There were similar exercises involving students at the main college in the settlement of Ariel and in some of the 40 settlements in the Binyamin regional council, which surrounds Palestinian communities near East Jerusalem and Ramallah. Mr Bennett said in a real attack there were plans to provide armoured buses to transport people from Tel Aviv and other heavily populated areas of central Israel into the West Bank. He said most parts of Israel were within easy reach of a settlement.
During the 2006 Lebanon war, most fleeing Israelis headed for Eilat, the country's most southerly resort, or Tel Aviv, where some created makeshift camps on its beaches. Only about 10,000 people were reported to have chosen the West Bank, all of them on their own initiative. But Mr Bennett said the next war would be different. The settlements had already devised a programme to absorb 100,000 people in schools, public buildings, offices and homes. He said there was also an "extreme scenario" in which half a million evacuees would be housed, doubling the population in the settlements overnight.
Avi Roeh, the head of the Binyamin council, said the settlers were "a population that gives" and they would organise for tents and simple housing kits to be quickly erected. Jeff Halper, the head of the Israeli Committee Against House Demolitions, said there might be "some logic" to the settlers' claim that their communities could provide shelter from rocket attacks. "Many Israelis fled Tel Aviv during the first Gulf War [in 1991] but people stayed put in Jerusalem, probably because they thought - rightly - that [Iraq's leader] Saddam Hussein would not fire on a city that included a large Palestinian population and Islamic holy sites."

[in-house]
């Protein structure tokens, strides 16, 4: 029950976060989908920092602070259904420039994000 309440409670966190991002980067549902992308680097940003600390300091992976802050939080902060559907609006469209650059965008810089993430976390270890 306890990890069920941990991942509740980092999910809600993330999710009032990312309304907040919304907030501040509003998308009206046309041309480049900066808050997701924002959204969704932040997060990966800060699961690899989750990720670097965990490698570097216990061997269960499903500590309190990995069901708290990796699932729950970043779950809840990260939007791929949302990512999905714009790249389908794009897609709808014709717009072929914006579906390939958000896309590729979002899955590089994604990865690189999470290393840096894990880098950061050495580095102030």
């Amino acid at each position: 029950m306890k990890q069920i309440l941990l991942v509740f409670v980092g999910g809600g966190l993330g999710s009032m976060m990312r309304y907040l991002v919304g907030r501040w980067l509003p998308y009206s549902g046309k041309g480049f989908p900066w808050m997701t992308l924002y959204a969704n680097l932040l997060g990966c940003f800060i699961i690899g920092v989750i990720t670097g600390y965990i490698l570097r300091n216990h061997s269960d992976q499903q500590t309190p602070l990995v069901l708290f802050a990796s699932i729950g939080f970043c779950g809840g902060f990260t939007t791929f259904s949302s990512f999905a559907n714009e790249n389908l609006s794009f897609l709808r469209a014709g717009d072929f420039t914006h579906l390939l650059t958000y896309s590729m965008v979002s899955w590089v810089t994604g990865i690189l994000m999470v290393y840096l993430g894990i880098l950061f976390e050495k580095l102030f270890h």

He added that the settlers probably hoped to "strengthen the idea that not only are they 'the heart of the nation', as they like to call themselves, but that they are also there to save Israelis in an emergency." The national drill culminated on Wednesday in nearly 3,000 sirens wailing across the country as Israelis were urged to head for the nearest shelter, either a public one or in their home. Almost half of Israelis were reported to have taken part.
The Israeli media reported that financial constraints mean the army has only 60 per cent of the gas masks needed to ensure the whole Israeli population is protected from chemical attack. So far only five per cent of Israelis have been issued with masks after a mass recall a few years ago to refurbish them. Mohammed Zeidan, the director of the Human Rights Association in Nazareth, which published a report shortly after the 2006 Lebanon war on discrimination against Israel's Palestinian citizens in the provision of bomb shelters, said there had been no change four years later.
"There are still no public shelters in Arab communities and we can guess who won't get gas masks if there are not enough to go around," he said. Some 30 high-level foreign visitors, including the head of the US National Guard, Craig McKinley, were reported to have observed the drill to learn lessons for their own countries.